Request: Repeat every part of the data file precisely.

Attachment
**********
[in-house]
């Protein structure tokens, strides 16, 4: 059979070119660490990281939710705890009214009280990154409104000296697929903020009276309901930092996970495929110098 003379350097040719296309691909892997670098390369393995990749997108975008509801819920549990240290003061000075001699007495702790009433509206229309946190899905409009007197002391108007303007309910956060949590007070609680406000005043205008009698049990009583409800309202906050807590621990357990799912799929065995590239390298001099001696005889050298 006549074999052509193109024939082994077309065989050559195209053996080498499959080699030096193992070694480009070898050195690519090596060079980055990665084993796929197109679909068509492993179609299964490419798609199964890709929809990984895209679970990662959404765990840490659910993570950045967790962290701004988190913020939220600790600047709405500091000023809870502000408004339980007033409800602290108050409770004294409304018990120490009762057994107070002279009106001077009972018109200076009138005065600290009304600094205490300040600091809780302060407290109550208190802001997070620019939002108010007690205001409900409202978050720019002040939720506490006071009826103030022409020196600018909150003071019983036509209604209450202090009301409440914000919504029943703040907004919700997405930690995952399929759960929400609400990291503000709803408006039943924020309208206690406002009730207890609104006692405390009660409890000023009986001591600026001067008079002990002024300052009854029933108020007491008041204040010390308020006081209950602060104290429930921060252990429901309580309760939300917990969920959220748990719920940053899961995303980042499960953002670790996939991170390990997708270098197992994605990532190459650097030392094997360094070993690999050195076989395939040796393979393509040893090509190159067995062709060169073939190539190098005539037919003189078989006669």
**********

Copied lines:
[in-house]
């Protein structure tokens, strides 16, 4: 059979070119660490990281939710705890009214009280990154409104000296697929903020009276309901930092996970495929110098 003379350097040719296309691909892997670098390369393995990749997108975008509801819920549990240290003061000075001699007495702790009433509206229309946190899905409009007197002391108007303007309910956060949590007070609680406000005043205008009698049990009583409800309202906050807590621990357990799912799929065995590239390298001099001696005889050298 006549074999052509193109024939082994077309065989050559195209053996080498499959080699030096193992070694480009070898050195690519090596060079980055990665084993796929197109679909068509492993179609299964490419798609199964890709929809990984895209679970990662959404765990840490659910993570950045967790962290701004988190913020939220600790600047709405500091000023809870502000408004339980007033409800602290108050409770004294409304018990120490009762057994107070002279009106001077009972018109200076009138005065600290009304600094205490300040600091809780302060407290109550208190802001997070620019939002108010007690205001409900409202978050720019002040939720506490006071009826103030022409020196600018909150003071019983036509209604209450202090009301409440914000919504029943703040907004919700997405930690995952399929759960929400609400990291503000709803408006039943924020309208206690406002009730207890609104006692405390009660409890000023009986001591600026001067008079002990002024300052009854029933108020007491008041204040010390308020006081209950602060104290429930921060252990429901309580309760939300917990969920959220748990719920940053899961995303980042499960953002670790996939991170390990997708270098197992994605990532190459650097030392094997360094070993690999050195076989395939040796393979393509040893090509190159067995062709060169073939190539190098005539037919003189078989006669």